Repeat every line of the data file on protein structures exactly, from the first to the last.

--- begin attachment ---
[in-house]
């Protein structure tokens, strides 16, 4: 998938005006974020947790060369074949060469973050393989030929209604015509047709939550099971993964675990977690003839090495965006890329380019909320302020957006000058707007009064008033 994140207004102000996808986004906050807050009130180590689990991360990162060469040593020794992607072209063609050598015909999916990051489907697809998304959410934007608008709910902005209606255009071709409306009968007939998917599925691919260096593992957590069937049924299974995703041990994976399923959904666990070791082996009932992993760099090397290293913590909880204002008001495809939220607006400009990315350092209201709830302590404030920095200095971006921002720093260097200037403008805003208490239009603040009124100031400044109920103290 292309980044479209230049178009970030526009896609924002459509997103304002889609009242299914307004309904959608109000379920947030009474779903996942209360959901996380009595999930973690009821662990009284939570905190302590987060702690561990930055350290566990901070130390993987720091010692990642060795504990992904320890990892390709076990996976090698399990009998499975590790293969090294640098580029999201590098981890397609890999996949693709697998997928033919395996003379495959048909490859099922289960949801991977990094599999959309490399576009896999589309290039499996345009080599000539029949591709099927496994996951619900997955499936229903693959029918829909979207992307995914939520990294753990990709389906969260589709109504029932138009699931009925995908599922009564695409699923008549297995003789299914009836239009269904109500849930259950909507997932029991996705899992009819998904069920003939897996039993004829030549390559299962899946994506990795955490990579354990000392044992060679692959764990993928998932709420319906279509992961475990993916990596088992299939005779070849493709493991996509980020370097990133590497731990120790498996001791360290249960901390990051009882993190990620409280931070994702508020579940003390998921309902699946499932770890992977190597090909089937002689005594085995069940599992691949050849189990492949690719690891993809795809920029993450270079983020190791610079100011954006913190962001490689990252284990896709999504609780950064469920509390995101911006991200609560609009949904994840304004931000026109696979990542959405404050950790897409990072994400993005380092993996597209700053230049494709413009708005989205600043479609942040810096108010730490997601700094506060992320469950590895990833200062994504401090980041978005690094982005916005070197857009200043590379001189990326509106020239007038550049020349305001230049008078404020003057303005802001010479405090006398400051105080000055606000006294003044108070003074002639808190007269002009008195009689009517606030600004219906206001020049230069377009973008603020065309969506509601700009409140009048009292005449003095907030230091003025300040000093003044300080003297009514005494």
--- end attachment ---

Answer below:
[in-house]
């Protein structure tokens, strides 16, 4: 998938005006974020947790060369074949060469973050393989030929209604015509047709939550099971993964675990977690003839090495965006890329380019909320302020957006000058707007009064008033 994140207004102000996808986004906050807050009130180590689990991360990162060469040593020794992607072209063609050598015909999916990051489907697809998304959410934007608008709910902005209606255009071709409306009968007939998917599925691919260096593992957590069937049924299974995703041990994976399923959904666990070791082996009932992993760099090397290293913590909880204002008001495809939220607006400009990315350092209201709830302590404030920095200095971006921002720093260097200037403008805003208490239009603040009124100031400044109920103290 292309980044479209230049178009970030526009896609924002459509997103304002889609009242299914307004309904959608109000379920947030009474779903996942209360959901996380009595999930973690009821662990009284939570905190302590987060702690561990930055350290566990901070130390993987720091010692990642060795504990992904320890990892390709076990996976090698399990009998499975590790293969090294640098580029999201590098981890397609890999996949693709697998997928033919395996003379495959048909490859099922289960949801991977990094599999959309490399576009896999589309290039499996345009080599000539029949591709099927496994996951619900997955499936229903693959029918829909979207992307995914939520990294753990990709389906969260589709109504029932138009699931009925995908599922009564695409699923008549297995003789299914009836239009269904109500849930259950909507997932029991996705899992009819998904069920003939897996039993004829030549390559299962899946994506990795955490990579354990000392044992060679692959764990993928998932709420319906279509992961475990993916990596088992299939005779070849493709493991996509980020370097990133590497731990120790498996001791360290249960901390990051009882993190990620409280931070994702508020579940003390998921309902699946499932770890992977190597090909089937002689005594085995069940599992691949050849189990492949690719690891993809795809920029993450270079983020190791610079100011954006913190962001490689990252284990896709999504609780950064469920509390995101911006991200609560609009949904994840304004931000026109696979990542959405404050950790897409990072994400993005380092993996597209700053230049494709413009708005989205600043479609942040810096108010730490997601700094506060992320469950590895990833200062994504401090980041978005690094982005916005070197857009200043590379001189990326509106020239007038550049020349305001230049008078404020003057303005802001010479405090006398400051105080000055606000006294003044108070003074002639808190007269002009008195009689009517606030600004219906206001020049230069377009973008603020065309969506509601700009409140009048009292005449003095907030230091003025300040000093003044300080003297009514005494």